One of the biggest, most harmful myths in political science and sociology is the myth that there are only two choices. Once individuals accept this lie, they retreat to their corners and attempt to shout down the opposing corner. There is no movement towards consensus, no commitment to compromise, no reason to look towards the future/progressive problem solving. The goal is no longer to resolve issues that have been presented—but simply to win. Consequences to winning are ignored. Beating those with opposing, different opinions becomes the only goal. Thinking becomes all or nothing. With us or against us, sound familiar?
And this is how we end up in a situation where we have to choose between Trump and Biden, Zionist or ignorant of historical facts, Iranian deal or nuclear war with Iran, Black lives matter or Blue lives matter, proud Jew or Dyke Marcher, “the Squad” or “Trumpers”. This is how progressive social movements get hijacked. This is how oppressive forces win and why there are still Nazis running rampant in the 21st century. This is why we have American politics where Trump is “a good leader” simply because he makes some pro-Israel statements and pro-Israel actions and why Trump is a horrible president because he practices overt racism and sexism unapologetically.
Although I believe there are definitive answers to the opposing sides presented above, right and wrong answers, this article is not about that. It is about the first step, which is that there are more than two choices and sometimes both answers can be true. Both Trump and Ilhan Omar/Rashida Tlaib are bigots—I do not have to take one side over the other and just because one is “bad” that does not make the other “good.” Just because free-market capitalism thrives on the exploitation of human labor and natural resources that does not mean that communism is the answer. In fact, it can be argued that communism also thrives on the exploitation of humans and the environment.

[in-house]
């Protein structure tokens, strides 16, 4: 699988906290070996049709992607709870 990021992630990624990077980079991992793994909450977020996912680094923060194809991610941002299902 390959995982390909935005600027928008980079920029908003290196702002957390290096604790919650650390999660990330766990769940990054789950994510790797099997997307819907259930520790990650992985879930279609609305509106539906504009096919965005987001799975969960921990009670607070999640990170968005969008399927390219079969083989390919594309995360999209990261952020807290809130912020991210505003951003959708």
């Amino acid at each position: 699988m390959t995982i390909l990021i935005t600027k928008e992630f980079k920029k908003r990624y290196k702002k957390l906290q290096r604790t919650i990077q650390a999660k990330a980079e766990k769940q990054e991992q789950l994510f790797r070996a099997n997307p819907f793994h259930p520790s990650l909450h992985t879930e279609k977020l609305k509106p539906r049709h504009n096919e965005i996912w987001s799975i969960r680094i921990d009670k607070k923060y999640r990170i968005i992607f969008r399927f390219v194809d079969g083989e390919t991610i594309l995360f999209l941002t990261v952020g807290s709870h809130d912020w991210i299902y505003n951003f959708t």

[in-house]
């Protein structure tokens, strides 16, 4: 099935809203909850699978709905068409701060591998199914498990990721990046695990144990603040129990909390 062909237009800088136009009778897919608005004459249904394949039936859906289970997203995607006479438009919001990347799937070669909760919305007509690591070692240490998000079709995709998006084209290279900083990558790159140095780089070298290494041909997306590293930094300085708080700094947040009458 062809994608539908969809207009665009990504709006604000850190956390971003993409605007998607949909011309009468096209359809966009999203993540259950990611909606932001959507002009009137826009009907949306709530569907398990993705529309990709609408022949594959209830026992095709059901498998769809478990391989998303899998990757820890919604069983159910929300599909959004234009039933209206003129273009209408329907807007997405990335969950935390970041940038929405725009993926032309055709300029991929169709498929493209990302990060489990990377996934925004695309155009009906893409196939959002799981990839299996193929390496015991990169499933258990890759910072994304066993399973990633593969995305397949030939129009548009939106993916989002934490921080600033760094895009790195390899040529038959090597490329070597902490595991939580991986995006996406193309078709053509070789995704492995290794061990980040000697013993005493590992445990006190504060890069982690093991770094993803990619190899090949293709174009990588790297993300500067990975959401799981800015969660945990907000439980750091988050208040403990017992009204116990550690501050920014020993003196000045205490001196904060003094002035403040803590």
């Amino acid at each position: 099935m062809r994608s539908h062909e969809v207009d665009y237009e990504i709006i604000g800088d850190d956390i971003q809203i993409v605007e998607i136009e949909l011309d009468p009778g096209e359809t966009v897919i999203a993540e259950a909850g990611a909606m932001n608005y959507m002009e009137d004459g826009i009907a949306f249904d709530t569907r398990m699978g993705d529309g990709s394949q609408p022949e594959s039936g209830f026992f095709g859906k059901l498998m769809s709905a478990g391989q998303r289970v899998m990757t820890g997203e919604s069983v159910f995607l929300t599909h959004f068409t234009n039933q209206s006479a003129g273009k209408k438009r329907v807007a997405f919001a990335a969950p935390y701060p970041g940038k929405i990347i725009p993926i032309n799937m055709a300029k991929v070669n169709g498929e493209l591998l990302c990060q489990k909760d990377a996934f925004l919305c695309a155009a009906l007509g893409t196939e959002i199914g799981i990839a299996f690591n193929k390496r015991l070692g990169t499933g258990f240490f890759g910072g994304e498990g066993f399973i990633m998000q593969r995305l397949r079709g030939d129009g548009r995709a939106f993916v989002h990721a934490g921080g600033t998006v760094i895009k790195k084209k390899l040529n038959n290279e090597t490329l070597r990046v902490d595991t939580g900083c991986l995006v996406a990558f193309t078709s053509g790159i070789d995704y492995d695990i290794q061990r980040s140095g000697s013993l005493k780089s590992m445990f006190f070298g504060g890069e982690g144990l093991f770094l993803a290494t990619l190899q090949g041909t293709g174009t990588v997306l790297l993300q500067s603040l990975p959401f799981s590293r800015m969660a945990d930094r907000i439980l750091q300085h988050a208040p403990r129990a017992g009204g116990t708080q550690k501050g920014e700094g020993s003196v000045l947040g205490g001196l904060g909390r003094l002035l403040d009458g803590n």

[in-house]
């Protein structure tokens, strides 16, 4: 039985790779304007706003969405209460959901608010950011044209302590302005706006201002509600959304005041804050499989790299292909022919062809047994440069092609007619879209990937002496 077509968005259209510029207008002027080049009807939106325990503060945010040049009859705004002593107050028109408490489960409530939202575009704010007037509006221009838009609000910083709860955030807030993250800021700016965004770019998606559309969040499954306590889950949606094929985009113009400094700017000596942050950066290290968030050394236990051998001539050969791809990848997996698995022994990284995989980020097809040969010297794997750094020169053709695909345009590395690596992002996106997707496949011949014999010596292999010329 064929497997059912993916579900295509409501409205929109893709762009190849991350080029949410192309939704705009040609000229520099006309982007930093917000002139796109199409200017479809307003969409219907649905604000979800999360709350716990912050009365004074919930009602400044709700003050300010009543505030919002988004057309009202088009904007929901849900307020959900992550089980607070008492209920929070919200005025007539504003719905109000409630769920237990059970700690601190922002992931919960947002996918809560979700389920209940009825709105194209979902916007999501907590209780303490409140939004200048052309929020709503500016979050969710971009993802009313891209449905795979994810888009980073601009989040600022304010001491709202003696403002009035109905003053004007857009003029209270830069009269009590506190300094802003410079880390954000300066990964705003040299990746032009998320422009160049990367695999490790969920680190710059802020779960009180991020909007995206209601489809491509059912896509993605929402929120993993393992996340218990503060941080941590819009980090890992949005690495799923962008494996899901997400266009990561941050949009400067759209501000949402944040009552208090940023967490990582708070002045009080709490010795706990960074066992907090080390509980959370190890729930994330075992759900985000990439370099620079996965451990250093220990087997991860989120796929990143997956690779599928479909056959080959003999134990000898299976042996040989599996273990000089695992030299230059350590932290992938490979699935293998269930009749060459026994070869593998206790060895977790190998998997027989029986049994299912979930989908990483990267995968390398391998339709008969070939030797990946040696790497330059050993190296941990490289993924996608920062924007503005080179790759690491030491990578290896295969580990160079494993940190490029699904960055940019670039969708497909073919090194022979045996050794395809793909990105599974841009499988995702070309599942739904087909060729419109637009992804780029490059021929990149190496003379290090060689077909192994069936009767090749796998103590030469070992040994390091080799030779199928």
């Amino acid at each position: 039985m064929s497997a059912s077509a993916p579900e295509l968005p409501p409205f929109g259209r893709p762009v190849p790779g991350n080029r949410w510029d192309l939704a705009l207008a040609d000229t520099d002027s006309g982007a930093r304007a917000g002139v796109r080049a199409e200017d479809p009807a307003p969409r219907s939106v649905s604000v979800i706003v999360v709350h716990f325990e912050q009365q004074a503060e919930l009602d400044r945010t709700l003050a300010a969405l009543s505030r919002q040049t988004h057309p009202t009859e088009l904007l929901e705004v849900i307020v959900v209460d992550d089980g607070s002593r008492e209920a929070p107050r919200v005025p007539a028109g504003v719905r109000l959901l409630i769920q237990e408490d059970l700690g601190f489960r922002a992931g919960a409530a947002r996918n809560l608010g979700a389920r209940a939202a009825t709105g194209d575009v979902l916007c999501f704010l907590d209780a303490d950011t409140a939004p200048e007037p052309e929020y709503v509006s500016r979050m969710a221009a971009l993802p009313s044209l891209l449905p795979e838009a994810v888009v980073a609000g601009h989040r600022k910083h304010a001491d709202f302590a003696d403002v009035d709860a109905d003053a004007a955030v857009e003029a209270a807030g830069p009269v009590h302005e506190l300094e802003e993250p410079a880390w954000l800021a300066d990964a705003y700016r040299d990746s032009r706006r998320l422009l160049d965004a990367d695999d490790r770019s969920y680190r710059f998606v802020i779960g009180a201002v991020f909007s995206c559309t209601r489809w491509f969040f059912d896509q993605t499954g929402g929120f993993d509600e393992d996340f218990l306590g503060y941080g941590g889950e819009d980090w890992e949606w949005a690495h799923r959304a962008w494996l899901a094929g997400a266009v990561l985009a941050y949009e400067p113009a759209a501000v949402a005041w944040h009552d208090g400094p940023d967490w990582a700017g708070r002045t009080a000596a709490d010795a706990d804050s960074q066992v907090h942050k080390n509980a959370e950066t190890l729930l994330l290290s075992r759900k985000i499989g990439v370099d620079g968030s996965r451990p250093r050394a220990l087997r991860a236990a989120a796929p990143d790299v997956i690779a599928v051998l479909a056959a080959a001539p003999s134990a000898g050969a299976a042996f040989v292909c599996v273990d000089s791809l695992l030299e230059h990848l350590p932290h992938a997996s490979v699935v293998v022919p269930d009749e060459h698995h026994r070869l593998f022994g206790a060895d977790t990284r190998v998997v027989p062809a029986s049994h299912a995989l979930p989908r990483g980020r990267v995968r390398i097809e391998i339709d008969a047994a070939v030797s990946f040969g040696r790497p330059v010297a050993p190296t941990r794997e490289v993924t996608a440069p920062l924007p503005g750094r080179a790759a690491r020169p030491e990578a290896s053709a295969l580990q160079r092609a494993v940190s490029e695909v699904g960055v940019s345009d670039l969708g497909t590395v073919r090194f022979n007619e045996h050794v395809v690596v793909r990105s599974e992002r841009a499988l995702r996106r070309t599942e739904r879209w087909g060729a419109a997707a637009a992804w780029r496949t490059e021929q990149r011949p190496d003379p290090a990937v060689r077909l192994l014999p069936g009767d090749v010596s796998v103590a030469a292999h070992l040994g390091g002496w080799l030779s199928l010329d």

Unfortunately, for progressives who stand for Indigenous rights, this sometimes leaves us alone on an island, without a movement to support us. We cannot stand with “progressive” movements like the Woman’s March because of its ties to regressive figures like Linda Sarsour and Farrakhan, and we are not welcomed into movements where members openly chant, “the Jews will not replace us.” This encourages me to radically accept not just that there are more than two choices, but that sometimes intersectionality is not helpful nor is it needed. Sometimes being between a rock and a hard-place makes people and movements stronger.